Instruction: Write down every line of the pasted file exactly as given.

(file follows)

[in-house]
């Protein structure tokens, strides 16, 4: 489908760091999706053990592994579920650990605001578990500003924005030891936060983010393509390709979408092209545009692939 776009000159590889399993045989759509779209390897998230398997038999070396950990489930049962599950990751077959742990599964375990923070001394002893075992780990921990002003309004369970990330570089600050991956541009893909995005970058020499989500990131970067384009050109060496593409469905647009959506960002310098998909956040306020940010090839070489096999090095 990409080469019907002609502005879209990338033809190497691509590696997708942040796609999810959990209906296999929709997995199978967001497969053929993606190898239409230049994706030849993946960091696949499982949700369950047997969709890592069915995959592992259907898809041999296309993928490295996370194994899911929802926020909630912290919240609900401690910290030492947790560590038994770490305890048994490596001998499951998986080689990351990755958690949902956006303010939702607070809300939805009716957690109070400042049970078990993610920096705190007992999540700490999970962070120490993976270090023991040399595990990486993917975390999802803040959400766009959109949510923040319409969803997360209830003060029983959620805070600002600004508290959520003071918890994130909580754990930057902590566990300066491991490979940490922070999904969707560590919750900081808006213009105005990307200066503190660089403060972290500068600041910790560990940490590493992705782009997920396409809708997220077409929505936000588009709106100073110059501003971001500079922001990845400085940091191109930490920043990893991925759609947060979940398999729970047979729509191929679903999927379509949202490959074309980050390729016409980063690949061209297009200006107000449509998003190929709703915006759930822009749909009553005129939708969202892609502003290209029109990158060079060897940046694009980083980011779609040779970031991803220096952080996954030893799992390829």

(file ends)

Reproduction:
[in-house]
């Protein structure tokens, strides 16, 4: 489908760091999706053990592994579920650990605001578990500003924005030891936060983010393509390709979408092209545009692939 776009000159590889399993045989759509779209390897998230398997038999070396950990489930049962599950990751077959742990599964375990923070001394002893075992780990921990002003309004369970990330570089600050991956541009893909995005970058020499989500990131970067384009050109060496593409469905647009959506960002310098998909956040306020940010090839070489096999090095 990409080469019907002609502005879209990338033809190497691509590696997708942040796609999810959990209906296999929709997995199978967001497969053929993606190898239409230049994706030849993946960091696949499982949700369950047997969709890592069915995959592992259907898809041999296309993928490295996370194994899911929802926020909630912290919240609900401690910290030492947790560590038994770490305890048994490596001998499951998986080689990351990755958690949902956006303010939702607070809300939805009716957690109070400042049970078990993610920096705190007992999540700490999970962070120490993976270090023991040399595990990486993917975390999802803040959400766009959109949510923040319409969803997360209830003060029983959620805070600002600004508290959520003071918890994130909580754990930057902590566990300066491991490979940490922070999904969707560590919750900081808006213009105005990307200066503190660089403060972290500068600041910790560990940490590493992705782009997920396409809708997220077409929505936000588009709106100073110059501003971001500079922001990845400085940091191109930490920043990893991925759609947060979940398999729970047979729509191929679903999927379509949202490959074309980050390729016409980063690949061209297009200006107000449509998003190929709703915006759930822009749909009553005129939708969202892609502003290209029109990158060079060897940046694009980083980011779609040779970031991803220096952080996954030893799992390829």